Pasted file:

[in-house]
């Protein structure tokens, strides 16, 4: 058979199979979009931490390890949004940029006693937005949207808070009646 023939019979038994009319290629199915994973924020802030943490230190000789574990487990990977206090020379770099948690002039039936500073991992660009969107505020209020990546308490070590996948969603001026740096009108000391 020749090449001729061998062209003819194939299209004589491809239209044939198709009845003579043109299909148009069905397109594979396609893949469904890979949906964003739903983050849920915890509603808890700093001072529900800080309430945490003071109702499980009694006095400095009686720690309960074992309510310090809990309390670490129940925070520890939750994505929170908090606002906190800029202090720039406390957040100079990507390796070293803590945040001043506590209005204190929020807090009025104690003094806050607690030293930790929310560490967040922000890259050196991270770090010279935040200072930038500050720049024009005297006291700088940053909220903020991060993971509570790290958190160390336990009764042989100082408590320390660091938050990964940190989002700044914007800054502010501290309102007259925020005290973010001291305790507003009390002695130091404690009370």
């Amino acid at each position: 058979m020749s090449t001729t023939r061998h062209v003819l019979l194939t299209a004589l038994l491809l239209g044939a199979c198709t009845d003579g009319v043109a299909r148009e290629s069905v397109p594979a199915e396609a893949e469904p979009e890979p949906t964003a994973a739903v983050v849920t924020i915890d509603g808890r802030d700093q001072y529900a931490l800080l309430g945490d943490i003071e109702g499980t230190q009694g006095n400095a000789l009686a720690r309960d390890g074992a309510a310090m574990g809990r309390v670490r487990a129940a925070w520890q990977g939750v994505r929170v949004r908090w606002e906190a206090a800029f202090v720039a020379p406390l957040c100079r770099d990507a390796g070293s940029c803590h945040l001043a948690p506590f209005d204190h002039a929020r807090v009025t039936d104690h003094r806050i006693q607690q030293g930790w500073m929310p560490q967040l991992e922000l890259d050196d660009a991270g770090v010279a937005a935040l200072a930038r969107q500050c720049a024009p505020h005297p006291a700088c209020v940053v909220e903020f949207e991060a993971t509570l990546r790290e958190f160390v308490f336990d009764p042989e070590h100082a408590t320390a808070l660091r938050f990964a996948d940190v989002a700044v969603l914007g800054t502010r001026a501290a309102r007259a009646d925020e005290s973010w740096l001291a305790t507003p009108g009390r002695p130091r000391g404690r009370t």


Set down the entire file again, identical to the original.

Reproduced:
[in-house]
């Protein structure tokens, strides 16, 4: 058979199979979009931490390890949004940029006693937005949207808070009646 023939019979038994009319290629199915994973924020802030943490230190000789574990487990990977206090020379770099948690002039039936500073991992660009969107505020209020990546308490070590996948969603001026740096009108000391 020749090449001729061998062209003819194939299209004589491809239209044939198709009845003579043109299909148009069905397109594979396609893949469904890979949906964003739903983050849920915890509603808890700093001072529900800080309430945490003071109702499980009694006095400095009686720690309960074992309510310090809990309390670490129940925070520890939750994505929170908090606002906190800029202090720039406390957040100079990507390796070293803590945040001043506590209005204190929020807090009025104690003094806050607690030293930790929310560490967040922000890259050196991270770090010279935040200072930038500050720049024009005297006291700088940053909220903020991060993971509570790290958190160390336990009764042989100082408590320390660091938050990964940190989002700044914007800054502010501290309102007259925020005290973010001291305790507003009390002695130091404690009370």
């Amino acid at each position: 058979m020749s090449t001729t023939r061998h062209v003819l019979l194939t299209a004589l038994l491809l239209g044939a199979c198709t009845d003579g009319v043109a299909r148009e290629s069905v397109p594979a199915e396609a893949e469904p979009e890979p949906t964003a994973a739903v983050v849920t924020i915890d509603g808890r802030d700093q001072y529900a931490l800080l309430g945490d943490i003071e109702g499980t230190q009694g006095n400095a000789l009686a720690r309960d390890g074992a309510a310090m574990g809990r309390v670490r487990a129940a925070w520890q990977g939750v994505r929170v949004r908090w606002e906190a206090a800029f202090v720039a020379p406390l957040c100079r770099d990507a390796g070293s940029c803590h945040l001043a948690p506590f209005d204190h002039a929020r807090v009025t039936d104690h003094r806050i006693q607690q030293g930790w500073m929310p560490q967040l991992e922000l890259d050196d660009a991270g770090v010279a937005a935040l200072a930038r969107q500050c720049a024009p505020h005297p006291a700088c209020v940053v909220e903020f949207e991060a993971t509570l990546r790290e958190f160390v308490f336990d009764p042989e070590h100082a408590t320390a808070l660091r938050f990964a996948d940190v989002a700044v969603l914007g800054t502010r001026a501290a309102r007259a009646d925020e005290s973010w740096l001291a305790t507003p009108g009390r002695p130091r000391g404690r009370t």